The policy exclusions here, 2j(5) and 2j(6), may be read as the embodiment of the business risk doctrine principles. See Knutson, 396 N.W.2d at 236-37 (reading policy exclusion language together with business risk doctrine); Sphere Drake, 513 N.W.2d at 477 (suggesting that exclusions themselves may set forth business risk doctrine). Other jurisdictions have squarely and sensibly characterized 2j(5) and 2j(6) as business risk exclusions. See, e.g., Columbia Mut. Ins. Co. v. Schauf, 967 S.W.2d 74, 76-77 (Mo. 1988) (noting that an exclusion for property damage to “that particular part of real property on which * * * [the insured] is performing operations” is a business risk exclusion); Glens Falls Ins. Co. v. Donmac Golf Shaping Co., 417 S.E.2d 197, 201 (Ga. Ct. App. 1992) (same); LISN, Inc., v. Commercial Union Ins. Cos., 615 N.E.2d 650, 653-54 (Ohio Ct. App. 1992) (recognizing 2j(6) as a business risk exclusion). See also Gregory G. Schultz, Commercial General Liability Coverage of Faulty Construction Claims, 33 Tort & Ins. L.J. 257, 266 (1997) (explaining that the standard CGL policy exclusions (j), (k), (l), (m), and (n) are generally known as “business risk” exclusions); 9 George J. Couch et al., Couch on Insurance §129:13 (3d ed. 1995) (citing cases addressing faulty workmanship and similar CGL exclusions, and stating that business risk exclusions do not extend to third-party damage caused by insured's defective work).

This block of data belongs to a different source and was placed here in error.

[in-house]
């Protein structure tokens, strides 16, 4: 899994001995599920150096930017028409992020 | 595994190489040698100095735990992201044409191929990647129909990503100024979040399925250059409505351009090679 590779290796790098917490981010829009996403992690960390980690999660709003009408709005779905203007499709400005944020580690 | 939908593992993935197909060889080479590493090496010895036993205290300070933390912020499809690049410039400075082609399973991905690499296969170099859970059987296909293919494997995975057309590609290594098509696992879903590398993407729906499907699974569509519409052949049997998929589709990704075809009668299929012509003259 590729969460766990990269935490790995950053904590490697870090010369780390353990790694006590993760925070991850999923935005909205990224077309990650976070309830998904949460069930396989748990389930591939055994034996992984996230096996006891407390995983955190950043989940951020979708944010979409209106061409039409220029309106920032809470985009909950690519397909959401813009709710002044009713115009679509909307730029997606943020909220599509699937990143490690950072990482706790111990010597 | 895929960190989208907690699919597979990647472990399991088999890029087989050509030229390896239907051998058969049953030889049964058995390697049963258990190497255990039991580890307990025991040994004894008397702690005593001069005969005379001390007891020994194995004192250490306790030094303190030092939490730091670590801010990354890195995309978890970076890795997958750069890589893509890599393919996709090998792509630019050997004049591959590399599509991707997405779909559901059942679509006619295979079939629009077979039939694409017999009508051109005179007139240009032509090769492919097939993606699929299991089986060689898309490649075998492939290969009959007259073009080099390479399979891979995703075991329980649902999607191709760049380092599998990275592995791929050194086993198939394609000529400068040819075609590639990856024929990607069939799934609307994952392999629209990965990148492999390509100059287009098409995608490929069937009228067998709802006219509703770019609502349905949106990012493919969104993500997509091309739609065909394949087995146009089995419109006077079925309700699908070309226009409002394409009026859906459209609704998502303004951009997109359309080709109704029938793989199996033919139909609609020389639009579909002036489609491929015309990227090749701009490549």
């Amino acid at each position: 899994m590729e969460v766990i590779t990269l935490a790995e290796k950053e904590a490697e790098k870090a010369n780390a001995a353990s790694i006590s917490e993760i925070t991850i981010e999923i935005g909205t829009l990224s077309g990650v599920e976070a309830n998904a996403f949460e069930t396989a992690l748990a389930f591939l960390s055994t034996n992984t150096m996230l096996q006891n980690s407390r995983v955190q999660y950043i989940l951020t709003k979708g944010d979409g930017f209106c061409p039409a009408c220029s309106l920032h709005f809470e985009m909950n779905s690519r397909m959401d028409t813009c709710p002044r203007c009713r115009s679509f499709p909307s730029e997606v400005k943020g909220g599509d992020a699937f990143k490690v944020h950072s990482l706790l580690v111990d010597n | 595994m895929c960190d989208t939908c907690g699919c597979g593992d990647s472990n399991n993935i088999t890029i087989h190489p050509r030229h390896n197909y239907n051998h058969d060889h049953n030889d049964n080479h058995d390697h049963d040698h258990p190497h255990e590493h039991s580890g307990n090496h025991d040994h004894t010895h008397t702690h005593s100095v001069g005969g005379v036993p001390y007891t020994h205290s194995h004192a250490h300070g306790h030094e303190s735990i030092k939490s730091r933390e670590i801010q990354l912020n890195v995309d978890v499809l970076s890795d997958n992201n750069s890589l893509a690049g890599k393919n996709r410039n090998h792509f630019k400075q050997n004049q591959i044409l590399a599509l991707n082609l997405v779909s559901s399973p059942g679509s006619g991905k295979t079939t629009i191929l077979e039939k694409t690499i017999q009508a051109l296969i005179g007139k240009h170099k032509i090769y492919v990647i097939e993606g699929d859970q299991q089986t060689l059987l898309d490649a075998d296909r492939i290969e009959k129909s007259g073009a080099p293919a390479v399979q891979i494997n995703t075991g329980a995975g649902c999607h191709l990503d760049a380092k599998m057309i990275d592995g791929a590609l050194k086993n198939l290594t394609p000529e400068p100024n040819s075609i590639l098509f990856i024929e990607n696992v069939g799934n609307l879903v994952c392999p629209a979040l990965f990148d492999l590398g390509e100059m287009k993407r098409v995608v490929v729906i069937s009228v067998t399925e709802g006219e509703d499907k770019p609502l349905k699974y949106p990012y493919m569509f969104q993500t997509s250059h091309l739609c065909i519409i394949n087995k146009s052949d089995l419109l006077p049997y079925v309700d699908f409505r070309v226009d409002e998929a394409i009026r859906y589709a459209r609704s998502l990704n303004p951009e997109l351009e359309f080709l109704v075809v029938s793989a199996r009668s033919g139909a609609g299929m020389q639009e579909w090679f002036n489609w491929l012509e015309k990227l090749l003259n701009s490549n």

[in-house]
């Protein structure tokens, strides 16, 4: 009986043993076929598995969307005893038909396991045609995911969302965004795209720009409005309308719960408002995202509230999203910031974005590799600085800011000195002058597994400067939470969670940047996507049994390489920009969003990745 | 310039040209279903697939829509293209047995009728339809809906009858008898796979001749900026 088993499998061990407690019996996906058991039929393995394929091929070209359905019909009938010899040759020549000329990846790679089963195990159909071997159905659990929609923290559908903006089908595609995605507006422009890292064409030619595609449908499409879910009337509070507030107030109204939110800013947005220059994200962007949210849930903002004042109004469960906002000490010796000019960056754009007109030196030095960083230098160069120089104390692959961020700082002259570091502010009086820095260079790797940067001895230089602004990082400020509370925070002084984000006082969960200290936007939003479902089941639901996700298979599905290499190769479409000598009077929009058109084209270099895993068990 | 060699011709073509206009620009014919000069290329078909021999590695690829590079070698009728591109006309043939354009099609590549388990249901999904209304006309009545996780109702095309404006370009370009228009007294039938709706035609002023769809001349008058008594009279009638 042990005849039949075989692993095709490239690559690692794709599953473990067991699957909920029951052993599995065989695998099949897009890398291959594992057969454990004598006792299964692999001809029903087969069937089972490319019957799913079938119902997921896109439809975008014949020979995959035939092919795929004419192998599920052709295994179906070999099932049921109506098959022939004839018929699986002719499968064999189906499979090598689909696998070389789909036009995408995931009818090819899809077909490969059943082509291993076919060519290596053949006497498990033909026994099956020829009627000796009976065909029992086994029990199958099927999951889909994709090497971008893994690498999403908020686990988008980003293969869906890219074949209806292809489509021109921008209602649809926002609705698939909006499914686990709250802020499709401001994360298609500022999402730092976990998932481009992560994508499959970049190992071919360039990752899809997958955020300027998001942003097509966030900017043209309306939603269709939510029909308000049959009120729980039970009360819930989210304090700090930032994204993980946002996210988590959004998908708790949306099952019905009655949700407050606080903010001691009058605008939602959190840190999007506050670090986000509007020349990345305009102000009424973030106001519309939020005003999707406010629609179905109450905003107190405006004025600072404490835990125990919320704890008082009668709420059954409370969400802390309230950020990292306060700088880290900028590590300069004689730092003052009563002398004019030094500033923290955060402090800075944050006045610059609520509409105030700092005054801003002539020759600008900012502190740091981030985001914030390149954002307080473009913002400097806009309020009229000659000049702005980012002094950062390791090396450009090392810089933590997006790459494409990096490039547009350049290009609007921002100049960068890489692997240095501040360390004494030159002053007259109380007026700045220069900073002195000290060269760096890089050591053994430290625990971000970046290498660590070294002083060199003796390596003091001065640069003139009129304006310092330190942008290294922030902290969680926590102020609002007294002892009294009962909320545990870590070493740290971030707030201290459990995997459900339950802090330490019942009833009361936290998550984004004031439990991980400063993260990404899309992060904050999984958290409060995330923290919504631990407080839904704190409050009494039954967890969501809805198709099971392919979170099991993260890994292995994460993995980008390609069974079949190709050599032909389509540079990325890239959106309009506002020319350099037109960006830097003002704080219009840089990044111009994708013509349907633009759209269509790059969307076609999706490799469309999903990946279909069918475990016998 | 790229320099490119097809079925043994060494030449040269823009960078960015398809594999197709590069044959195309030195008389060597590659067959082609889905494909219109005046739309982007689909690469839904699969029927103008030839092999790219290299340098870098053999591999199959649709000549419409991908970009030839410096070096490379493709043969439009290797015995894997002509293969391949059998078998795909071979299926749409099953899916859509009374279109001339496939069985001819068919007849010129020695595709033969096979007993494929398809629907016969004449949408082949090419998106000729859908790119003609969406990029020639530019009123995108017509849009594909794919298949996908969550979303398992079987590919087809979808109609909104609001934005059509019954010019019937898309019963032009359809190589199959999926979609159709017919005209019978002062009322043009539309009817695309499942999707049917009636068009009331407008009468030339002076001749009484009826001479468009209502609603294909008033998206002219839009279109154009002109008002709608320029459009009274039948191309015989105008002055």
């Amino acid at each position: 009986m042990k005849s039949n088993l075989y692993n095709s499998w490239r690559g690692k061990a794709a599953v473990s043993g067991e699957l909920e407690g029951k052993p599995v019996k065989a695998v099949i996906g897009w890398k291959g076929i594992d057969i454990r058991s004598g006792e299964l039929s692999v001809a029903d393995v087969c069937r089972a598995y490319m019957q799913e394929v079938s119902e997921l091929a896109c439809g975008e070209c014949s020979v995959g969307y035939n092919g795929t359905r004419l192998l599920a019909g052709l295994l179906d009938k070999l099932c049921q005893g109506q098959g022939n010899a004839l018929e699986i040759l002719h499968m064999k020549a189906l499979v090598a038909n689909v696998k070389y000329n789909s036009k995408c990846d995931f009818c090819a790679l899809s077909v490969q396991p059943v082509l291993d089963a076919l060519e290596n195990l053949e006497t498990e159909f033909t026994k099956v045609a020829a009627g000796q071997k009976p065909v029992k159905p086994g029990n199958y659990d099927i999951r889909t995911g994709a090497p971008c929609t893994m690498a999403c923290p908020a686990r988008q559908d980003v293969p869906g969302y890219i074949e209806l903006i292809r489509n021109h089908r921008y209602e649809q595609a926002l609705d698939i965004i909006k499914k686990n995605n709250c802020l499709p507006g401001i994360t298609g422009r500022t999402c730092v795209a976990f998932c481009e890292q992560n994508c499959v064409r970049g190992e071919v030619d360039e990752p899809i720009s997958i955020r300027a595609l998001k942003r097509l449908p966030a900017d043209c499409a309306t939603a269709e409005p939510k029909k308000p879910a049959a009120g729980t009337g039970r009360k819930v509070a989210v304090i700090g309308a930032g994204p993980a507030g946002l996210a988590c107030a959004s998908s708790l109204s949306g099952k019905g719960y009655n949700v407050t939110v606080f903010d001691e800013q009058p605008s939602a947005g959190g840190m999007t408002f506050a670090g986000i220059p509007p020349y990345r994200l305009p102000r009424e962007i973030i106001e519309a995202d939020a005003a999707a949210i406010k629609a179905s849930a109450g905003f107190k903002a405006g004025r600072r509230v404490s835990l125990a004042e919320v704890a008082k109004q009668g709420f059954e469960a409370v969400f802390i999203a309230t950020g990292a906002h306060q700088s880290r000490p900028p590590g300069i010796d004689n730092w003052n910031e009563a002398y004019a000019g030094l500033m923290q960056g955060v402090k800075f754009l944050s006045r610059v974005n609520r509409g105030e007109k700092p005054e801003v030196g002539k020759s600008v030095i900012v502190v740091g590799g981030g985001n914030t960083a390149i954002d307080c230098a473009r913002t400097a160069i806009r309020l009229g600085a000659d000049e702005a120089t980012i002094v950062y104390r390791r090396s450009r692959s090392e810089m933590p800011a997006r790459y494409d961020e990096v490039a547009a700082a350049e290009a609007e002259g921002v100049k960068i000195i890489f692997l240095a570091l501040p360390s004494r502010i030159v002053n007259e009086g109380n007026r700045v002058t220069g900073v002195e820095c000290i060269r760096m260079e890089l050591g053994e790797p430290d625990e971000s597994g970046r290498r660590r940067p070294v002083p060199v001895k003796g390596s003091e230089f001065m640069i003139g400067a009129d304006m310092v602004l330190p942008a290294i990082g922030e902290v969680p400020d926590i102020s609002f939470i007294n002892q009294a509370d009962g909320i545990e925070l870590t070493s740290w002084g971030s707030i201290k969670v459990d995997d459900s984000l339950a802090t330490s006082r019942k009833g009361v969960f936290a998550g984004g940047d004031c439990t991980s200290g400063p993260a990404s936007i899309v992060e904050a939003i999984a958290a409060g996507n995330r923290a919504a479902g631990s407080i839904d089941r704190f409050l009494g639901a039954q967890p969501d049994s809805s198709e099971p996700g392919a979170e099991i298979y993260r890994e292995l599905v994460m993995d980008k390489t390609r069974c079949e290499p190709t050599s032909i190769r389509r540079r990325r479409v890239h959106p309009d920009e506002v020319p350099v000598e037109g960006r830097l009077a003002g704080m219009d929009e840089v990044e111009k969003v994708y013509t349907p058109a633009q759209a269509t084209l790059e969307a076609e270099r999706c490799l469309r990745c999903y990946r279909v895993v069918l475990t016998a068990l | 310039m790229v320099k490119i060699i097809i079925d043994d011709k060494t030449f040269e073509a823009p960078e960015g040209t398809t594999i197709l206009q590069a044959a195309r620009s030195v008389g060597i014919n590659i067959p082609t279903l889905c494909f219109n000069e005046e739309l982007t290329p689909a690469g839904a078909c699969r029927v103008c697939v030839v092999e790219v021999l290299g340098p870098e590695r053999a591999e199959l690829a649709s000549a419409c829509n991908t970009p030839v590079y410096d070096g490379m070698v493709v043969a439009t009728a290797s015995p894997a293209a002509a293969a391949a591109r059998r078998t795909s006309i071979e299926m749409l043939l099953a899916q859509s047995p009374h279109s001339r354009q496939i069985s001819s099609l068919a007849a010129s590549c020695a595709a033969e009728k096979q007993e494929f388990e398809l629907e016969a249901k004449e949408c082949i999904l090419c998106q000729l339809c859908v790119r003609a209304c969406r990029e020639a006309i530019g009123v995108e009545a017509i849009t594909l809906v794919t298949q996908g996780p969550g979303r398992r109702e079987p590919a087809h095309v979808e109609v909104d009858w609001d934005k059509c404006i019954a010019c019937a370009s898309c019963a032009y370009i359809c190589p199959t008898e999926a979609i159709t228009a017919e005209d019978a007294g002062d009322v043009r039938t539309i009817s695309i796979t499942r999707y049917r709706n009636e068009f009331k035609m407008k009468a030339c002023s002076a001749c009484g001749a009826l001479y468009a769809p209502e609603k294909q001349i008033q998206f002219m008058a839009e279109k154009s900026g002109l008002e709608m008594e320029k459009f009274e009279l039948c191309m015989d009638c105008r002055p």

We conclude that the 2j(5) and 2j(6) exclusions are business risk exclusions designed to exclude coverage for faulty workmanship that is within the insured's control. In appellant's policy, exclusions 2j(5) and 2j(6) share an exception: the exclusions do not apply to “liability assumed under a sidetrack agreement,” which concerns agreements between railroad companies and their customers. Exclusion 2j(6) has an additional exception: it does not apply to “property damage” included in the “products completed operations hazard,” which concerns completed projects.

The facts of this case do not invoke the exceptions to 2j(5) and 2j(6), nor do the exceptions expressly limit the scope of the business risk doctrine in a manner that would allow us to conclude that the doctrine does not apply. By applying the business risk doctrine in this case, damage to third-party property caused by appellant's work is not excluded from coverage. The parties do not dispute that, in the course of clearing the HHA property, appellant's employees accidentally damaged third-party property by clearing trees located on property owned by a third party. Accordingly, we conclude that exclusions 2j(5) and 2j(6) do not operate to deny appellant coverage.

We hold that the district court erred as a matter of law by determining that the policy exclusions barred coverage and by determining that respondent had no duty to indemnify appellant. Because we reverse on this basis, we do not reach appellant's claims that the policy exclusions are ambiguous as a matter of law.


The district court erred as a matter of law by holding that insurance policy exclusions 2j(5) and 2j(6) barred coverage and relieved respondent of a duty to defend appellant from an action for real property damages brought by a third party. The policy exclusions at issue, 2j(5) and 2j(6), are business risk exclusions that do not apply to injuries caused by the insured's work and that are sustained by third parties.



* Retired judge of the district court, serving as judge of the Minnesota Court of Appeals by appointment pursuant to Minn. Const. art. VI, § 10.